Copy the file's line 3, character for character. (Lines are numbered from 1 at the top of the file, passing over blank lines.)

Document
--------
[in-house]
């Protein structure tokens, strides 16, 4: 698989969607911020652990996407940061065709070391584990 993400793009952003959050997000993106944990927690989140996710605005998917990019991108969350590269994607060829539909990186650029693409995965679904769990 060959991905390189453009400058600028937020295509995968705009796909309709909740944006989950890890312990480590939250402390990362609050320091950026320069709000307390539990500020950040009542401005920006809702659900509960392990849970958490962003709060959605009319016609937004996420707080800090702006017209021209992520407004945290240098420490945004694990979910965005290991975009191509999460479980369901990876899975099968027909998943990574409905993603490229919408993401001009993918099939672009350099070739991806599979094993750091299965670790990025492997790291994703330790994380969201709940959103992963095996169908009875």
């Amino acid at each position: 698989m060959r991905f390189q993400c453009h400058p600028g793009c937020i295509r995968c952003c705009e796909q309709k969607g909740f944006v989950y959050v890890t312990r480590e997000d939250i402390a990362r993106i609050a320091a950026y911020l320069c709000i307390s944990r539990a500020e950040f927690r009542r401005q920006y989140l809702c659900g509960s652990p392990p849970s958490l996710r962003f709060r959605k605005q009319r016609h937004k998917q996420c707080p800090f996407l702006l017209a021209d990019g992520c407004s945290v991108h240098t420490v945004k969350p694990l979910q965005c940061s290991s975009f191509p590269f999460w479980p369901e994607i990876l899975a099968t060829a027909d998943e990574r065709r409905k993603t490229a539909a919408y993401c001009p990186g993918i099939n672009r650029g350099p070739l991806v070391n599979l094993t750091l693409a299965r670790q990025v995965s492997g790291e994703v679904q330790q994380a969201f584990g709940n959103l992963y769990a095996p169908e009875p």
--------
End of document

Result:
């Amino acid at each position: 698989m060959r991905f390189q993400c453009h400058p600028g793009c937020i295509r995968c952003c705009e796909q309709k969607g909740f944006v989950y959050v890890t312990r480590e997000d939250i402390a990362r993106i609050a320091a950026y911020l320069c709000i307390s944990r539990a500020e950040f927690r009542r401005q920006y989140l809702c659900g509960s652990p392990p849970s958490l996710r962003f709060r959605k605005q009319r016609h937004k998917q996420c707080p800090f996407l702006l017209a021209d990019g992520c407004s945290v991108h240098t420490v945004k969350p694990l979910q965005c940061s290991s975009f191509p590269f999460w479980p369901e994607i990876l899975a099968t060829a027909d998943e990574r065709r409905k993603t490229a539909a919408y993401c001009p990186g993918i099939n672009r650029g350099p070739l991806v070391n599979l094993t750091l693409a299965r670790q990025v995965s492997g790291e994703v679904q330790q994380a969201f584990g709940n959103l992963y769990a095996p169908e009875p």